Sunday, 15 April 2012

...How Time Used to be Kept.

We all know that back in the day the sundial was the go to clock for most people. It was consistent, accurate, and reliable. Learning about sundials when I was a kid I always used to wonder how they would keep time on a cloudy day? I just assumed that they didn't, but I should have given them more credit.

The sun is never around when you need it.
Water clocks were the big seller and the Persians along with the Ancient Greek and Romans used them. You would poke a hole in a bag or bowl, fill it with a set amount of water, and when it ran out time was up! Plato even invented an water alarm clock. Any water that fell out of the bag would fill up a tub below it. A small bowl with steel balls would float to the top and as the balls spilled out they would hit a copper plate making all sorts of racket. Another version of the water clock worked almost in the opposite fashion. A small bowl with a hole in the bottom would be placed in a tub of water and slowly fill up. Once it was full your round of  Scategories was over. My favourite was how the Chinese would do it. They would light incense sticks of different scents throughout the day of a certain length that would burn for a set amount of time. People could then tell what time it was just by the smell.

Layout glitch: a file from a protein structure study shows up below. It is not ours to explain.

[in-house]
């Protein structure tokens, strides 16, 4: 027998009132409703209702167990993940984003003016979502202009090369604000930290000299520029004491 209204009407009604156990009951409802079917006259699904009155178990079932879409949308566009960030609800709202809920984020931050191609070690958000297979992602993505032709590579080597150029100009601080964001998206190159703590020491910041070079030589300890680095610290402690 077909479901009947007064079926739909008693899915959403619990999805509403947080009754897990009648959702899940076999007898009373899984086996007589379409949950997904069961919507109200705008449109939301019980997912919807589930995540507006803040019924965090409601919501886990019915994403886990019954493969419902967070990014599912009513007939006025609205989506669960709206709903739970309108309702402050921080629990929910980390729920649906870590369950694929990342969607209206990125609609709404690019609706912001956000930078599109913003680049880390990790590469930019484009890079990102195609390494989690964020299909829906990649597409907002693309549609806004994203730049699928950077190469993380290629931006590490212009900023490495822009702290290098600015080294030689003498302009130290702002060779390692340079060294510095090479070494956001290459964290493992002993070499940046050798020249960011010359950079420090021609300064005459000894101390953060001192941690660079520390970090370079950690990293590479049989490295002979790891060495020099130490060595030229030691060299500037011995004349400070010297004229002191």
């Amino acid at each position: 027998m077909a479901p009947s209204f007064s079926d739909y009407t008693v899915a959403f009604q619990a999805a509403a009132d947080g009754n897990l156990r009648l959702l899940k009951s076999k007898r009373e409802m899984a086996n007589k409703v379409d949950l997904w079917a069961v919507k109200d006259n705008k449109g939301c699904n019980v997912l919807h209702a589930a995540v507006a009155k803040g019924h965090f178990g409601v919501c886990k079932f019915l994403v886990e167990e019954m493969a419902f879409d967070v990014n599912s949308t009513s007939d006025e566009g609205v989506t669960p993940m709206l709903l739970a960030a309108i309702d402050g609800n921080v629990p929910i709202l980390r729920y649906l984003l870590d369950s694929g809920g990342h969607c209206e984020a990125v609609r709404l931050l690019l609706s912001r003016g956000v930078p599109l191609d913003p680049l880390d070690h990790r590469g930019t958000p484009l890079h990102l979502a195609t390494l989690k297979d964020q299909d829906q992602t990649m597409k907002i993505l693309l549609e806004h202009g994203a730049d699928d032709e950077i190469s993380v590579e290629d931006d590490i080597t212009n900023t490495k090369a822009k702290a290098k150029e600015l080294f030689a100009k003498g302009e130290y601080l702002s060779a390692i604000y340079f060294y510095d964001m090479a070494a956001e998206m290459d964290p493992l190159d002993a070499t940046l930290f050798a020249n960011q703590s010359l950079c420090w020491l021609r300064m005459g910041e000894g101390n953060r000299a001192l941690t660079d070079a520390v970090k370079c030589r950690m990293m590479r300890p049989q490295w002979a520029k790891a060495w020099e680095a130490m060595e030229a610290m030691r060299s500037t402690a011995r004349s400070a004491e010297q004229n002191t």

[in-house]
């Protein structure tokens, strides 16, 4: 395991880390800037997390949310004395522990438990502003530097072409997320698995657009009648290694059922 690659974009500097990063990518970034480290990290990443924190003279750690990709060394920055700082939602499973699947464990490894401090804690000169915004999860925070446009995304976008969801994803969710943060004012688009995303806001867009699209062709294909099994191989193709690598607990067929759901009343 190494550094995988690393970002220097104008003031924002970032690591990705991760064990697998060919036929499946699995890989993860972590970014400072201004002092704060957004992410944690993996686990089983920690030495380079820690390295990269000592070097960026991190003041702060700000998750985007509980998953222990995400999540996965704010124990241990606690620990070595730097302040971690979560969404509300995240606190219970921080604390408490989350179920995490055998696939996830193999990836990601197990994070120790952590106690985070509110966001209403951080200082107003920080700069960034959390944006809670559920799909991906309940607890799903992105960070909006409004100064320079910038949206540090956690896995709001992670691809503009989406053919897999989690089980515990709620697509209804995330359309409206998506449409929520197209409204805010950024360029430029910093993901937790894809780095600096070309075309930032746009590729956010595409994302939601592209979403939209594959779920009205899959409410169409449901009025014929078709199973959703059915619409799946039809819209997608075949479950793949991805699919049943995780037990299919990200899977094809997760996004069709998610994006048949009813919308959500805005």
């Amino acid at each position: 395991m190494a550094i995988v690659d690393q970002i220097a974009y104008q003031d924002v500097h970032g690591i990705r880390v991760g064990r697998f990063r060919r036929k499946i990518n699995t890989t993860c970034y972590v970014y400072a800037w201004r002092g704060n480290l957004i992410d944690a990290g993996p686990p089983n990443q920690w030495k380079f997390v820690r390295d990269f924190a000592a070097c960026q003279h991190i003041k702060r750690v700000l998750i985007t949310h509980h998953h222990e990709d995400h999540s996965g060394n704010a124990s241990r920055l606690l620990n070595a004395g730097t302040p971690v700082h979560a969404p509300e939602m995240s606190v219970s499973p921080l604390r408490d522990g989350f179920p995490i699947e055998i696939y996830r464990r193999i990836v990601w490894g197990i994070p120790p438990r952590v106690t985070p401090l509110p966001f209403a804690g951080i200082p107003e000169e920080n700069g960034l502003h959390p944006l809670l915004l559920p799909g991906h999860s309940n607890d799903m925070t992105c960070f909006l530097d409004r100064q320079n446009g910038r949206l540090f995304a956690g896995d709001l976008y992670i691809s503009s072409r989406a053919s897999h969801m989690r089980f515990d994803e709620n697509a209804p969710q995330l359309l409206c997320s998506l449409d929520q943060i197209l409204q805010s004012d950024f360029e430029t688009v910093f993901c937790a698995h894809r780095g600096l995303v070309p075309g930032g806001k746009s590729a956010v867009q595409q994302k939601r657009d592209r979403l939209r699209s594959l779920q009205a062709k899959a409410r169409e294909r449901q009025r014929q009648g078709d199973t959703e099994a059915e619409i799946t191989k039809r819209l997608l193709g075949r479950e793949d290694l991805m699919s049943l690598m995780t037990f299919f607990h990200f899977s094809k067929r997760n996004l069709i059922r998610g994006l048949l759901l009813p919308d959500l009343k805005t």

It smells like Jasmine o'clock.
Of course Hourglasses were eventually used, but they were rare as glass working was difficult to do for a long period of time. Once glass blowing was fine tuned, the pendulum clock had already started to make its appearance. Here, someone figured out that a coiled wire or spring took a set amount of time to uncoil. Attach it to a few gears and winches and you were set. Today we generally use atomic clocks where a radio active material emits it's protons or electrons or whatever trons they want. And so you know, a second is traditionally defined as 1/86,400 of the earth's rotation. Officially its: 'the duration of 9,192,631,770 periods of the radiation corresponding to the transition between the two hyperfine levels of the ground state of the caesium 133 atom'.

So much easier than an hourglass
And that is what I learned today.

-Canada has a glow in the dark quater that'll set you back $30.

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